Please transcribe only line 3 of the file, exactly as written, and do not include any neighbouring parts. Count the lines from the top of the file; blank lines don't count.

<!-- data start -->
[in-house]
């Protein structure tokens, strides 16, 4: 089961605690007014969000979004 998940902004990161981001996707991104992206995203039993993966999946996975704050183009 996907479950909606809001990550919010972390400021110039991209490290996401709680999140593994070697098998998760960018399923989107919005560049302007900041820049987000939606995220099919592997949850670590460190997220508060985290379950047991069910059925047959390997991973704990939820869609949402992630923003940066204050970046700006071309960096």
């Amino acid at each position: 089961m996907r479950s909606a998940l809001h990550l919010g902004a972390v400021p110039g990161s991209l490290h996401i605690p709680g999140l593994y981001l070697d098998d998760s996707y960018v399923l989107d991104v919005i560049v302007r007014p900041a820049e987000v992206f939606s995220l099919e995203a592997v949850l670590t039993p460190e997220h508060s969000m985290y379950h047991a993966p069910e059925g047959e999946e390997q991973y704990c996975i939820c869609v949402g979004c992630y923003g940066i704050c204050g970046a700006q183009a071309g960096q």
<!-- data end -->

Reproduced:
């Amino acid at each position: 089961m996907r479950s909606a998940l809001h990550l919010g902004a972390v400021p110039g990161s991209l490290h996401i605690p709680g999140l593994y981001l070697d098998d998760s996707y960018v399923l989107d991104v919005i560049v302007r007014p900041a820049e987000v992206f939606s995220l099919e995203a592997v949850l670590t039993p460190e997220h508060s969000m985290y379950h047991a993966p069910e059925g047959e999946e390997q991973y704990c996975i939820c869609v949402g979004c992630y923003g940066i704050c204050g970046a700006q183009a071309g960096q």